The best place for mod_rewrite rules is Apache configuration files. Modern systems are fast, .htaccess files are cached in memory, so there is no major decrease in performance when using .htaccess. It was a problem years ago but not now. However it is not a reason to spend even extra millisecond on parsing .htaccess. Placing mod_rewrite rules to Apache configuration files is better because saves parsing time for each request.

Why does RealURL have redirects at all?

Well, it is a long story. The feature is historical. It is convenient. And it was made when people did not realy care about performance. Now people do. So do not use RealURL redirects. You can do better with mod_rewrite!

13 comments:

  1. Thanks for this clear explanation. I found out that if you have parameters in the URL (like ?param1=value) you should use: %{QUERY_STRING}



    I had issues with redirecting:

    http://www.domain.com/public/?act=latestnews to

    http://www.domain.com/latest-news/



    The following lines did the trick. I'm forced to use .htaccess since I don't assume I've got access to the virtualhost configuration:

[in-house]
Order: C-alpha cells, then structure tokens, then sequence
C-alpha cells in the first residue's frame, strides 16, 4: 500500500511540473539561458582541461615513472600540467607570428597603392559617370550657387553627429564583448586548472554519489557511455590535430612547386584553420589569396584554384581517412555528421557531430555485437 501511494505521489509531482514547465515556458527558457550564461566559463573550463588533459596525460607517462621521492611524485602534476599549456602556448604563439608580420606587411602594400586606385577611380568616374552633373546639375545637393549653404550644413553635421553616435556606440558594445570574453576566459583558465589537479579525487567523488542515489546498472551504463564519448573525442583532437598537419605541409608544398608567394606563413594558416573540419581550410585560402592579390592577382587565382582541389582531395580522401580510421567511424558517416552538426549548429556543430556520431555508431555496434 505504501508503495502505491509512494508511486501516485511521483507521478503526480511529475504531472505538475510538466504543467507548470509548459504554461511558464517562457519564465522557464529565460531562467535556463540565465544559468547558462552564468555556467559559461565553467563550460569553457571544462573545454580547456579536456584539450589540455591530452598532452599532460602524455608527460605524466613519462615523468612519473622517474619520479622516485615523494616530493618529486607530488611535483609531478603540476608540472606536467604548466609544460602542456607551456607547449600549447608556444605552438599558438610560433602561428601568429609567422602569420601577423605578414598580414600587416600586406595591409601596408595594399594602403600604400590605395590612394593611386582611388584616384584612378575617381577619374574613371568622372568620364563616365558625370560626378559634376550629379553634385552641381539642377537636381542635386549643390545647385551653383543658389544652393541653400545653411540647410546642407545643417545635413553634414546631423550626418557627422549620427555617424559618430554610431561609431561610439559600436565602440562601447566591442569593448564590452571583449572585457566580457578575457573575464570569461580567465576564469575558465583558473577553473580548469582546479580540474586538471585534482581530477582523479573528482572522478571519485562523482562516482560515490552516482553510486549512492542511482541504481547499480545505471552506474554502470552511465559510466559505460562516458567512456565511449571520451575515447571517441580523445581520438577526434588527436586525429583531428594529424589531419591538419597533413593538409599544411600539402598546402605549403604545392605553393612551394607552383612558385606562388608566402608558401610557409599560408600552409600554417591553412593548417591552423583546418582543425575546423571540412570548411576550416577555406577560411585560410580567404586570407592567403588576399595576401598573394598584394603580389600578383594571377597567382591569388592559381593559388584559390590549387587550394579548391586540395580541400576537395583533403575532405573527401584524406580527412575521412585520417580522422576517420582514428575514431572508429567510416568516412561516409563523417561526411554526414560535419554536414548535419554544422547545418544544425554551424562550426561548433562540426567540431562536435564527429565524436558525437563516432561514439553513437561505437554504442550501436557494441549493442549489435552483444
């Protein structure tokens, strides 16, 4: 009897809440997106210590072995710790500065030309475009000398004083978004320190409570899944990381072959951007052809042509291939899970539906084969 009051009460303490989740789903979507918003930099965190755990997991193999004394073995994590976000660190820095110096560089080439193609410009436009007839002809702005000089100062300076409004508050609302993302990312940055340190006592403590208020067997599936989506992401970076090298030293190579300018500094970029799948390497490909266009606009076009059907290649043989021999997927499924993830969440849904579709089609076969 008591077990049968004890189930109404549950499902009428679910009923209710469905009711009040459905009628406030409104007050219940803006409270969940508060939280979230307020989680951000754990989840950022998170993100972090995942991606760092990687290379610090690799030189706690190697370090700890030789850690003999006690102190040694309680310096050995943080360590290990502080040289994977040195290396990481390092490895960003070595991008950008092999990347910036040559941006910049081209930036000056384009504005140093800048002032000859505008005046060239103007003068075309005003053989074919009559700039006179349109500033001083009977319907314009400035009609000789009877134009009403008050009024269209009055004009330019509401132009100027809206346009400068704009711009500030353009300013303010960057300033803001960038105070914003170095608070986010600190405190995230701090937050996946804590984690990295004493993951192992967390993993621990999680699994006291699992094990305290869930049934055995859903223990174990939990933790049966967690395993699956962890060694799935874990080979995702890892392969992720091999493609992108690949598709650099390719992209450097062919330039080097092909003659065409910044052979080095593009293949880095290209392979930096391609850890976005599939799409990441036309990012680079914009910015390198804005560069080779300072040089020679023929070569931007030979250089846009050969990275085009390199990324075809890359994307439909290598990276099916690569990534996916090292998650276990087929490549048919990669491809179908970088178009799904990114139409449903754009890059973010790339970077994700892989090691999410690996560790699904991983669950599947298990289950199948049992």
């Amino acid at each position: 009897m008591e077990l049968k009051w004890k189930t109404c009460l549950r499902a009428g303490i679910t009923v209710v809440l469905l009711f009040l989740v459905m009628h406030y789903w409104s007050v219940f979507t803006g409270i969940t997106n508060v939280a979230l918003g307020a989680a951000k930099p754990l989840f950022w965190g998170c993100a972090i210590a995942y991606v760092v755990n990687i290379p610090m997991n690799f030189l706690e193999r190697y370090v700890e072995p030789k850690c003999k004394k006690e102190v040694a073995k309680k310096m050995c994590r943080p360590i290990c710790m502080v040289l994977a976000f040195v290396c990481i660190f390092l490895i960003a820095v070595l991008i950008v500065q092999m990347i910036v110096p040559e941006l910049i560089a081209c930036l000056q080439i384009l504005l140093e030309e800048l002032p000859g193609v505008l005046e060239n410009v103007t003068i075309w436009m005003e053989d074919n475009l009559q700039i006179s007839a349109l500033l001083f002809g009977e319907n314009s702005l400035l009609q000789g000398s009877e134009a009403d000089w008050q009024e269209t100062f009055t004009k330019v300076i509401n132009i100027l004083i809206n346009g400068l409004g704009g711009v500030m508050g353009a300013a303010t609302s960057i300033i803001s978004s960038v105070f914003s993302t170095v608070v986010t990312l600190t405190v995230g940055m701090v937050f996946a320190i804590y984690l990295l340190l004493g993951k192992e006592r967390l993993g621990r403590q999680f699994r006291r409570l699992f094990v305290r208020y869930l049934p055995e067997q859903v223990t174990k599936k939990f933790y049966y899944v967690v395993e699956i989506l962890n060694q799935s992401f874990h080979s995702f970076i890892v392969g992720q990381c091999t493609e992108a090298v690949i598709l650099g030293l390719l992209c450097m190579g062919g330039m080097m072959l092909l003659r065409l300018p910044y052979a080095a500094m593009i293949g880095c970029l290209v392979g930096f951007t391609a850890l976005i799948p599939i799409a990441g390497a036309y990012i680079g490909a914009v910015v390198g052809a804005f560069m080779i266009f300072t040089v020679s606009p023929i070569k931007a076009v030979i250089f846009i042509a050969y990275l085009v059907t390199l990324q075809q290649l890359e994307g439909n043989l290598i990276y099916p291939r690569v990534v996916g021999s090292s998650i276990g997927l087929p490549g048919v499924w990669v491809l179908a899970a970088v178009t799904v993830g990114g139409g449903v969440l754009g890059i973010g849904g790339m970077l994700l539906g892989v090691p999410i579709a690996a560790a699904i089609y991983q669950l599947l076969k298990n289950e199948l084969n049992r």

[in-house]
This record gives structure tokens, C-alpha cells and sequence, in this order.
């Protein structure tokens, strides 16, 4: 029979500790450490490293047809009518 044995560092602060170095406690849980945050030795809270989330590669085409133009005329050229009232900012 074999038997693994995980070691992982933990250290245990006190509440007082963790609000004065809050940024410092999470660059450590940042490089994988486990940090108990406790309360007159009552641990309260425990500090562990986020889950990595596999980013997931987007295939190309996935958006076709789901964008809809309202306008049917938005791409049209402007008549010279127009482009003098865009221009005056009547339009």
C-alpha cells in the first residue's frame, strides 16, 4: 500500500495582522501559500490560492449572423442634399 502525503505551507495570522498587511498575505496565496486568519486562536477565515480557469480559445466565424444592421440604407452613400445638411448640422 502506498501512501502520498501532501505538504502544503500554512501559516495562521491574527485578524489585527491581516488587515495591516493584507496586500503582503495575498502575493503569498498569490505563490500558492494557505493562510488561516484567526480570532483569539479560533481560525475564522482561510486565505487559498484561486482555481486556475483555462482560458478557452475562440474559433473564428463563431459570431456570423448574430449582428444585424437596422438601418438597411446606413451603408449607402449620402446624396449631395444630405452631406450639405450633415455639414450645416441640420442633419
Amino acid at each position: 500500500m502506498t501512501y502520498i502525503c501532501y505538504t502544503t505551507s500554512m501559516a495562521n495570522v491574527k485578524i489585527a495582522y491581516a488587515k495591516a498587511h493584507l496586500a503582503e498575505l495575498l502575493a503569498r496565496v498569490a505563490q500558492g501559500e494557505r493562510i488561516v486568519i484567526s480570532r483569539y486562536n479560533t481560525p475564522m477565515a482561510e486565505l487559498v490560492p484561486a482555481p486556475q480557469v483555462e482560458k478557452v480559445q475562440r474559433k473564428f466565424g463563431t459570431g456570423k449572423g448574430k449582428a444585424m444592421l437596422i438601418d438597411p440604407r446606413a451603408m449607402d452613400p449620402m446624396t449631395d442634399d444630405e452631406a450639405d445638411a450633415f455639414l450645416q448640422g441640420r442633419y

RewriteCond %{QUERY_STRING} ^act=latestnews$

    RewriteRule .* /latest-news/? [R=301,L]

    ReplyDelete
  2. Thank you Dmitry to make that clear.



    (I'll get myself a shirt saying "I caused Dmitry to post in his blog")

    ReplyDelete
  3. For domain redirects, I usually change this directly in the Apache configuration if I have access to it. This avoids the use of mod_rewrite, hopefully saving even more resources:



    Redirect 301 / http://www.other-domain.de

    ReplyDelete
  4. I have an extension I developed a while ago to manage the creation of Apache configuration files containing redirects. It basically just creates a file that contains a bunch of lines like:



    Redirect 302 /babla http://www.mysite.com/the/correct/url/

    RedirectMatch 302 ^/blafda/(.*)$ http://www.mysite.com/blafbla/



    Then you just include that conf file in your virtual host block. If you ever change your domain or move a page, the extension can recreate the redirect configuration file very quickly.